Paige: Alright. Welcome Kirsten it’s so good to have you. Before we get back to our flash questions, I can’t help but ask. What do you have going on now?
Kirsten: Well, I have the Ghost Human Bones website where I post short stories and poems that our bad guy friends here starred in. I’m working on my fantasy novella that you’re in Paige, and I’m also working on releasing the first volume of my short stories this Fall.
The audience applauds. Kirsten blushes and looks down, smiling.
Paige: That’s great! We can’t wait to see you listed on Amazon!
Kirsten: Yeah! Stay tuned!
Kirsten laughs, the audience whoops and applauds.
Time: Wait, wait, am I in the fantasy novella?
Kirsten shakes her head.
Kirsten: No, I’m sorry. You may be in Volume Two of my short stories.
Time sighs and the Customer laughs. It hovers over to the negative woman, brushing along her skin.
Time: Those are interesting forms you have there —
Translucent God: They are, may I see those forms, please?
God reaches out for the forms, but the Customer immediately takes them from their reach. She looks over to Time, concerned.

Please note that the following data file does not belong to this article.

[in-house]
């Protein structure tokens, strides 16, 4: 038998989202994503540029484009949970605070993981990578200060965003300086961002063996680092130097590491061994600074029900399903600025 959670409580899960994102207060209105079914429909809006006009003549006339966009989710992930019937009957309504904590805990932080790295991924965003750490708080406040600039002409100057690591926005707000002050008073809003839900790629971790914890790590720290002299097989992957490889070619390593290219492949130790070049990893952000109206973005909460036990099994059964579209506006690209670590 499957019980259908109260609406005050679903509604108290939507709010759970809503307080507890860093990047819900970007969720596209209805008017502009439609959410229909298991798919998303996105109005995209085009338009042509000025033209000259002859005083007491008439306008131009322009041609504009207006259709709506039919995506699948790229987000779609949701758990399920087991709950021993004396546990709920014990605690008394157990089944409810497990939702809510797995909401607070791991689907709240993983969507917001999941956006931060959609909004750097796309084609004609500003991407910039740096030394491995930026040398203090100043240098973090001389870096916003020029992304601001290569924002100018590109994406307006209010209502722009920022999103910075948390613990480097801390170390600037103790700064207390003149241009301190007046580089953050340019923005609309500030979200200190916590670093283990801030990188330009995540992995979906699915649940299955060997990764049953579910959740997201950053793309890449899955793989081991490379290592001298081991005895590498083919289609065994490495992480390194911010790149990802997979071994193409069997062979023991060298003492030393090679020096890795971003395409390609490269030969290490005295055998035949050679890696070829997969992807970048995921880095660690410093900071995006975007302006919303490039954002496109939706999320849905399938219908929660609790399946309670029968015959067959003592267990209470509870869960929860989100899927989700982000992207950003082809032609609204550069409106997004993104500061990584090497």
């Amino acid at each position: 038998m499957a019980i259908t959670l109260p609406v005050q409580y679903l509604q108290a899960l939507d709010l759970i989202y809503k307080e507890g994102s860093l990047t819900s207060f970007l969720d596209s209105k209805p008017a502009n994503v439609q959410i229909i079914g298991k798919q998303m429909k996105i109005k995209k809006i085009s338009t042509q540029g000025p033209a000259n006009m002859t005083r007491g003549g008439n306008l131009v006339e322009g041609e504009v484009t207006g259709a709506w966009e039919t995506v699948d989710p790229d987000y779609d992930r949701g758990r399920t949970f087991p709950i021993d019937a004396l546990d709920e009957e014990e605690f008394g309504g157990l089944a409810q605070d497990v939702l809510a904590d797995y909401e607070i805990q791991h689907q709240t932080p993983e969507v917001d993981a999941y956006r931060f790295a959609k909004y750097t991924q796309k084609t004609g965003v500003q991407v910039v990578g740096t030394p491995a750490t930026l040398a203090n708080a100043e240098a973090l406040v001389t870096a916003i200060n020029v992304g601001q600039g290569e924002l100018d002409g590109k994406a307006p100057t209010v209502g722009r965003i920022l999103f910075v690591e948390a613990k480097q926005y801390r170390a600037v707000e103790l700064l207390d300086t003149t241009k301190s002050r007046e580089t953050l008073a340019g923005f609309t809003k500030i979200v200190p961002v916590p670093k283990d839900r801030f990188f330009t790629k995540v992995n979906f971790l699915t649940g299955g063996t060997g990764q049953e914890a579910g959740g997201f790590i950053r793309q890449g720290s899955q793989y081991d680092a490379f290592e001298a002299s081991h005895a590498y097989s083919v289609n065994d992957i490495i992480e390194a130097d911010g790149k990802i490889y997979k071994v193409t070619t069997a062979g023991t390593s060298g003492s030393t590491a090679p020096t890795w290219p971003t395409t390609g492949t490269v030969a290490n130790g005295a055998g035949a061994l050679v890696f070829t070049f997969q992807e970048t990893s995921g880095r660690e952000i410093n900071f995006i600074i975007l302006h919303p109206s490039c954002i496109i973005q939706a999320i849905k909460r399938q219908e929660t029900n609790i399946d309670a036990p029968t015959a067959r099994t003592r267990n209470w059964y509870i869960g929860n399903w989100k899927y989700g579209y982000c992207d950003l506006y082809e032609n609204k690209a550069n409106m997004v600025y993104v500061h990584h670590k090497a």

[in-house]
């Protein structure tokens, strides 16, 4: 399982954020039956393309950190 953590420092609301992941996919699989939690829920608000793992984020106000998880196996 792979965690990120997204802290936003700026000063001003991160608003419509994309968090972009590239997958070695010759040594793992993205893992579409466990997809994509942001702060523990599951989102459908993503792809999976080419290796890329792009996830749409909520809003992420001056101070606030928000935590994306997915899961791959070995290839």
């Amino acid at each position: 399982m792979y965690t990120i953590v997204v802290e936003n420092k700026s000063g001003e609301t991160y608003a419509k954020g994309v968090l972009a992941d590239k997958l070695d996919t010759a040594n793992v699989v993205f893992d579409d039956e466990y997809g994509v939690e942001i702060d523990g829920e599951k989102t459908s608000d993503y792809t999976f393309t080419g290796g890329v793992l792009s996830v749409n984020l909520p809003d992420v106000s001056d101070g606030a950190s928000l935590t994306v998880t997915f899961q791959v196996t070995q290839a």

The Customer: Do you know how I can get my forms signed?
Kirsten: Don’t do it Customer.
The Customer: The Customer is always right. She snaps.
Kirsten: If you say so.
Time hovers slowly past Kirsten as she watches it float toward the Customer. It inches faster the further it gets from Kirsten’s resting expletive face. The audience gasps as Customer places her hand on Time’s alabaster shell and begins to cry. There’s hushed gasps, then silence as they await the news.
Paige: Wow! I guess we know how the Customer’s story ends.
The Customer continues to sob as the audience awes, feeling sorry for her. She pushes the forms aside. They slide in Translucent God’s direction where he reads over them. He chuckles and hands them to Brain Eating Amoeba.
Paige: Okay, everyone, which is worse, failing or never trying?
Translucent God: Failing.
Kirsten: Never trying.
Brain Eating Amoeba: Failing.
The Customer: Failing.
Paige: Very interesting, so Kirsten, you’re the only one to choose never trying. Can you explain a little more?
Kirsten: Um, well you have to at least try, you never know what could happen. You know?